After spending eight hours in a jail cell recovering from a night of ill-conceived drinking, getting ripped off by the cabbie that drives you home would seem to add insult to injury. But that's what a 30-year-old woman from Boca Raton says she faced during a recent encounter with West Coast Taxi in West Palm Beach.
One Sunday morning in late March, the woman, who did not want her name printed, was miserable, dehydrated and eager to get the hell out of the Palm Beach County Jail after being arrested for her first-ever D.U.I. But of course, her car had been towed when she was arrested, so she had no ride. She emerged from the jail to find a West Coast Taxi cab waiting outside. Cabs from that company are a regular fixture outside the jail, presumably because newly released inmates are a captive customer base.
That morning, the woman's driver said he wasn't familiar with the Sheehan's Towing lot in West Palm, so she gave him her cell phone so he could get directions from someone at the lot.
She then noticed the driver heading southwest--even though the lot is northeast of the jail.But she was tired and unsure of the route herself, so she couldn't direct him. What really worried her was the meter in the cab, which was accruing charges at an alarming rate.
"It sort of looked like the deficit," she says. "It just kept going."
In the end, the total price tag reached $50. The woman wrote the cabbie a check, and went to retrieve her car. It was only later, when she looked up the route online, that she realized something was amiss. The tow lot was less than four miles from the jail.
"There's no good reason or explanation for why he took me that way," she says.
The woman is now planing to file a complaint with Palm Beach County Consumer Affairs, the state attorney general's office, and the state Department of Agriculture and Consumer Affairs. Apparently, West Coast Taxi has had some trouble with overcharging in the past.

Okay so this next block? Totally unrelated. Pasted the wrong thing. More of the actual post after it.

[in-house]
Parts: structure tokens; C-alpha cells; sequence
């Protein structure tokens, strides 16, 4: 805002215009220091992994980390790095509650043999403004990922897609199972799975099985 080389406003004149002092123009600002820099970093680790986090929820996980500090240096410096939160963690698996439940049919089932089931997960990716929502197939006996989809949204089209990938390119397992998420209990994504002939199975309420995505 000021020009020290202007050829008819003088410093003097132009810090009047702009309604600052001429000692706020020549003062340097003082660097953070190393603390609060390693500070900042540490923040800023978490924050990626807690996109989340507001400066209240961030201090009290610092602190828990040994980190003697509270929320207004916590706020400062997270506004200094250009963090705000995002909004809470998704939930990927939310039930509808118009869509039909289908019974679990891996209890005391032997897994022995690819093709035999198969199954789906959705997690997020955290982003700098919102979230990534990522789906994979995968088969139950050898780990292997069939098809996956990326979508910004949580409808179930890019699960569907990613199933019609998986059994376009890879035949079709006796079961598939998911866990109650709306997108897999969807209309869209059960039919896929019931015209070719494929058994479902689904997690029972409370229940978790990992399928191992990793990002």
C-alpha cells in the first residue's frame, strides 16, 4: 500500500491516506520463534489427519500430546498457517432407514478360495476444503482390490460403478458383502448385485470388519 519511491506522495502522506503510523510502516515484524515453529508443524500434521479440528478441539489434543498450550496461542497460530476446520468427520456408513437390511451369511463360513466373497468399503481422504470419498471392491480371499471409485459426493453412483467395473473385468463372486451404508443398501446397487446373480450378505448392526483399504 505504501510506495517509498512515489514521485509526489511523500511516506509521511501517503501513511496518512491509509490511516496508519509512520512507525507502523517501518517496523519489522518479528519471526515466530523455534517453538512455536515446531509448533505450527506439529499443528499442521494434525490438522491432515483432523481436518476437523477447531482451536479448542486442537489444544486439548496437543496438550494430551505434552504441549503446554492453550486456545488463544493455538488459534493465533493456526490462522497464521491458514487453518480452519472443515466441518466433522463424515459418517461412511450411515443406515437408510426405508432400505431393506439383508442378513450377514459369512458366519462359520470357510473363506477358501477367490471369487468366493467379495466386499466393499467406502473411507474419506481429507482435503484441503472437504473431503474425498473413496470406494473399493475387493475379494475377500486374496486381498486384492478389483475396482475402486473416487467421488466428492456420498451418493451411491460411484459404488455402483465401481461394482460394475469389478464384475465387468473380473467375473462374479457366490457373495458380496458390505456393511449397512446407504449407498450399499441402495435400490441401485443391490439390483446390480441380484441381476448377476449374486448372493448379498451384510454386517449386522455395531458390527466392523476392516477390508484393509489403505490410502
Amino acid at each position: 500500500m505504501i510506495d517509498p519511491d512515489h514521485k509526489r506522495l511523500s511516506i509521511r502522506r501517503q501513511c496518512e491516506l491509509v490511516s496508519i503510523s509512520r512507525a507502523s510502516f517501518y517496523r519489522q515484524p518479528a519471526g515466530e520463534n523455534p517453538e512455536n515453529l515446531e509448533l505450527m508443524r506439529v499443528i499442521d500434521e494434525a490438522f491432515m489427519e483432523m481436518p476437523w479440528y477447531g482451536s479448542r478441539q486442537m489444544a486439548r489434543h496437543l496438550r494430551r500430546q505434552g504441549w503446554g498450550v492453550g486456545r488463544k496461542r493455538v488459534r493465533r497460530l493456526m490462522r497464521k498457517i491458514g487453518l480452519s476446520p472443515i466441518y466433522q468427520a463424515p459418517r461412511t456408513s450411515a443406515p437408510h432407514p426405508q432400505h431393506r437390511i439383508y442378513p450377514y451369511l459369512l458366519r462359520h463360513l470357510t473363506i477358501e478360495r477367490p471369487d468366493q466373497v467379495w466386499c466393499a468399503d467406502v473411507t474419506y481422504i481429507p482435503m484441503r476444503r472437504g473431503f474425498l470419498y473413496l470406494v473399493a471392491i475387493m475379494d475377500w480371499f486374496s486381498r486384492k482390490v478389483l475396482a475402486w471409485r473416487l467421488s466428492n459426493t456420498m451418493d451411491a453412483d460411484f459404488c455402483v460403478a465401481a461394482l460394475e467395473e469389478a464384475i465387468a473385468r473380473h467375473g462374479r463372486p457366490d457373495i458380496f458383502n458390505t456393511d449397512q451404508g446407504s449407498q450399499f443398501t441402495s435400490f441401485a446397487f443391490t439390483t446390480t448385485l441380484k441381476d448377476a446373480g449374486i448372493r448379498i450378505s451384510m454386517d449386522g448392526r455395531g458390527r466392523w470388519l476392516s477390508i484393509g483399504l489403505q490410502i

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Workers from the state Bureau of Weights and Measures-- which despite its medieval title is an actual division of the Department of Agriculture and Consumer Services-- inspect the meters in Florida's taxi cabs about once a year. Last August, two out of West Coast's three taxi meters (it's a small operation) were found to be inaccurate. They were calculating prices at a higher rate than they should have been, explains Bureau Chief Max Gray.
The cabs were temporarily taken out of service. But a few days later, West Coast employees brought them back, and they were retested and approved, Gray said. The meters were also sealed so that if anyone tampers with them, the inspectors will notice the next time they check.
Grays says his bureau hasn't received any other complaints about the company, and the database at Palm Beach County Consumer Affairs shows it hasn't received any complaints in the past three years, either. Anesson Joseph, president of West Coast Taxi, could not be reached for comment this morning.
But next time you're looking for a ride home from jail, keep a close eye on the meter.